Flu shots are free under the National Immunisation Program for pregnant women, people over 65 years of age, Aboriginal people and those with medical conditions such as asthma, diabetes and heart problems. So far this year, 2.4 million government-funded influenza vaccines have been distributed to providers across NSW.

“We are again encouraging everyone to take advantage of the free flu vaccine as it is still not too late to get vaccinated. The flu vaccine is still the best protection, and simple hand hygiene is also important,” Dr Sheppeard said.

The NSW Government is spending a record $22.75 million on state-wide immunisation programs which will assist with flu prevention this season. This includes $2.6 million for free flu shots to children up to five years of age and a $1.5 million immunisation and influenza awareness campaign.

Holy Crocodiles In East Timor

July 2nd, 2019: University of Freiburg
East Timor's origin is shrouded in myth. The Southeast Asian island is said to have formed from "Grandfather Crocodile." That is why many who live on East Timor revere the animal who they believe established the island. A doctoral candidate of the Faculty of Environment and Natural Resources at the University of Freiburg, Sebastian Brackhane, investigated the challenges the belief poses for wildlife management. He has published an article about the cultural status of saltwater crocodiles in East Timor in the journal Human Dimensions of Wildlife.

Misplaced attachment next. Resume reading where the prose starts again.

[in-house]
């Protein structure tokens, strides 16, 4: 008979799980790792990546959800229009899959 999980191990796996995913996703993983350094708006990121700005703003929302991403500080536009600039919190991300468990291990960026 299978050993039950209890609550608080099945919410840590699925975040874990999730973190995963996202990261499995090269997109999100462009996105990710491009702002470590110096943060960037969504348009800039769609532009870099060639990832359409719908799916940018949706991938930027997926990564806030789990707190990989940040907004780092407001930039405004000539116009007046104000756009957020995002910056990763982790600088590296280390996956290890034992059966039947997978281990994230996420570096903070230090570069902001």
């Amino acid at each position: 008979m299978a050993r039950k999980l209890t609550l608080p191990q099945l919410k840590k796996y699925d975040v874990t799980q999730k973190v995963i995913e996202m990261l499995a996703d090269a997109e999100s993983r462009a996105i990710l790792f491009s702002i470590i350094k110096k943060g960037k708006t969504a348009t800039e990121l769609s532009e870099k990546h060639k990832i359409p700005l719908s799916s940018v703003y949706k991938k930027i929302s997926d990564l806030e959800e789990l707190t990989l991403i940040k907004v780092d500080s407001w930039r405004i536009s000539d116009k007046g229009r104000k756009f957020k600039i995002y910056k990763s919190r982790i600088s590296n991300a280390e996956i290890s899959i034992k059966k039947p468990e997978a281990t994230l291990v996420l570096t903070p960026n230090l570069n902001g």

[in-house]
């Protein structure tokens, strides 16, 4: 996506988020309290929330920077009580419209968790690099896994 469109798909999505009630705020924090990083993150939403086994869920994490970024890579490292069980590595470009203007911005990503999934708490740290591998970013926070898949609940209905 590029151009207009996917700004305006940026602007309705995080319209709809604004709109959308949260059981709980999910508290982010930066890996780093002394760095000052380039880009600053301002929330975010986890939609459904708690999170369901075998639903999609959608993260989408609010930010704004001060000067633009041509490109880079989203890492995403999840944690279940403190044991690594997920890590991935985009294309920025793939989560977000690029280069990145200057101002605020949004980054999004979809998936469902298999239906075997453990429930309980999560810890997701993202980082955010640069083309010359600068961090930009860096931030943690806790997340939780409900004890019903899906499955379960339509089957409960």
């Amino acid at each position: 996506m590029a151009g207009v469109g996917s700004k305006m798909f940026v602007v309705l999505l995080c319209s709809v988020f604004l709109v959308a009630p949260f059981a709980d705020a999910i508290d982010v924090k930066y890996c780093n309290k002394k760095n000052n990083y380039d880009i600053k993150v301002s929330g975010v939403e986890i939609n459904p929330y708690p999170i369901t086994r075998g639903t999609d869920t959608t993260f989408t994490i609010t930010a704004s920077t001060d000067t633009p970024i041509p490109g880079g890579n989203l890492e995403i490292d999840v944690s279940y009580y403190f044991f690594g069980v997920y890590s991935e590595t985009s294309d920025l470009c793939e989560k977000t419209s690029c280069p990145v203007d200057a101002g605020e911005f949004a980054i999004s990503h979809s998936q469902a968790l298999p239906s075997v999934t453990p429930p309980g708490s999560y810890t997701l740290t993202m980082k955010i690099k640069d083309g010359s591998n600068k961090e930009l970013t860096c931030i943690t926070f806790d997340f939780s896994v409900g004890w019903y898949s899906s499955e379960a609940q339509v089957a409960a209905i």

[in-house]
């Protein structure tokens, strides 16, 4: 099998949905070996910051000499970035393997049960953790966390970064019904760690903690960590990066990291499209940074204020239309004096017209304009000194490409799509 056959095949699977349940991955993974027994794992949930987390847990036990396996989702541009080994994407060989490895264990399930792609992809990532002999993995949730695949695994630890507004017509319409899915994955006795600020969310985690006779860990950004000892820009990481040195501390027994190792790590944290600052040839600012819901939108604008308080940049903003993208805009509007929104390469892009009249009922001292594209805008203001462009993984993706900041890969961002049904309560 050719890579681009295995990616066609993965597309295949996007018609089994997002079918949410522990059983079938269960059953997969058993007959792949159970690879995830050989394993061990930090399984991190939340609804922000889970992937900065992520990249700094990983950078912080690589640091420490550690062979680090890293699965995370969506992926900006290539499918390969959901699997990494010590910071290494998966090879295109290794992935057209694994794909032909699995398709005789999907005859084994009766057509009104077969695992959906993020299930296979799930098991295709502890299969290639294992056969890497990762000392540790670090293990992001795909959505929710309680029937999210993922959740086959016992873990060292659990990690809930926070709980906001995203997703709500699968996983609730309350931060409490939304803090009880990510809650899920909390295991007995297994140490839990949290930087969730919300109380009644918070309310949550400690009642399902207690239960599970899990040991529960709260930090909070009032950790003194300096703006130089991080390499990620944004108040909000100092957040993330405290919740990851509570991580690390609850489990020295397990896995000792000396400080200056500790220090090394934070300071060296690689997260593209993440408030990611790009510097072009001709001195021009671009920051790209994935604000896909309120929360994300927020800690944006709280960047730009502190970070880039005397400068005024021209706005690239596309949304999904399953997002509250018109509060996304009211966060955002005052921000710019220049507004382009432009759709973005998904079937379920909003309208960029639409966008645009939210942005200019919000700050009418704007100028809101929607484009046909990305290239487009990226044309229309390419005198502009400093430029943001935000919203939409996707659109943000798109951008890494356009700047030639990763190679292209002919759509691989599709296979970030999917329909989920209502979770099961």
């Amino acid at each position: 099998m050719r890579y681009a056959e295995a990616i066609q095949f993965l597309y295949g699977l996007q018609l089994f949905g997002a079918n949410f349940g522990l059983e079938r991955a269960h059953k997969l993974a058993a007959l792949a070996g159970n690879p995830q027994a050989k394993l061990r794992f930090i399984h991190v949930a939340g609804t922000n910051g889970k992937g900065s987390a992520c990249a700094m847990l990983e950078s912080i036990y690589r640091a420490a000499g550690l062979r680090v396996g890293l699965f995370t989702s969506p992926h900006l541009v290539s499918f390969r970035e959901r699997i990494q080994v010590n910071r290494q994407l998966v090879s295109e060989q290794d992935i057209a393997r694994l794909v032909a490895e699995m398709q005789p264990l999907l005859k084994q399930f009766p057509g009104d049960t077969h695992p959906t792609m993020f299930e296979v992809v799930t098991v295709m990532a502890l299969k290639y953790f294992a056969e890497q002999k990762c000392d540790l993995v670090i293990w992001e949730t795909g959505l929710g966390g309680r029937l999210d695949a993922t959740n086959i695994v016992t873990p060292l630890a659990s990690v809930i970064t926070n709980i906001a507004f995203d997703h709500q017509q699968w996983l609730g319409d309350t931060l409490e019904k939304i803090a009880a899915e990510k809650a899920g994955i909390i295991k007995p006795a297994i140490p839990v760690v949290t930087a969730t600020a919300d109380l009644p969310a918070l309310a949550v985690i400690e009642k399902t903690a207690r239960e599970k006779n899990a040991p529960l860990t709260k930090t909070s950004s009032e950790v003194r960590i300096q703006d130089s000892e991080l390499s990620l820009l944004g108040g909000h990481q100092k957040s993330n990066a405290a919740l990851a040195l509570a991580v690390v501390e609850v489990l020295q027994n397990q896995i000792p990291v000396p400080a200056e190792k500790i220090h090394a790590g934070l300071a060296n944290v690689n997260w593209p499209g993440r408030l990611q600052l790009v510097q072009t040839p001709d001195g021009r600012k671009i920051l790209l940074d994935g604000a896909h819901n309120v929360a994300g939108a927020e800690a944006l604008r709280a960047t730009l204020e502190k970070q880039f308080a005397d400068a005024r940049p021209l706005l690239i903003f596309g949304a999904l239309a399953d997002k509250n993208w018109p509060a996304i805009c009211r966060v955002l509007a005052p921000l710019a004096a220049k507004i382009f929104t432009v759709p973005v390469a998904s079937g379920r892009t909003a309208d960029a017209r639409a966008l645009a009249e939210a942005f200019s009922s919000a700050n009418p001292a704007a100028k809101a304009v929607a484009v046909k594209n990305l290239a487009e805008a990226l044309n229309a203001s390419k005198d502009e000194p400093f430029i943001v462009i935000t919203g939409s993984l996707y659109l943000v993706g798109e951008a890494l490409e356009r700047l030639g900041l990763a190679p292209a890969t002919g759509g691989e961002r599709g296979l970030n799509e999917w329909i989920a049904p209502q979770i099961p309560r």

"The cultural status of crocodiles can be traced back to the creation myth of East Timor. Once, a little boy rescued a crocodile. He and the crocodile became friends and they travelled the sea together. After the crocodile died, the island of East Timor formed from his body," explains Brackhane. In many East Timorese communities, this belief continues to coexist alongside Catholicism. The special relationship between humans and animals is demonstrated in various ways. "There are rituals for saltwater crocodiles that involve the sacrification of other animals such as pigs. At the national level, a soccer team and East Timor's biggest telecommunication company use crocodiles as logos." And the reptiles are not just worshipped, since 2000, they have also been protected by law.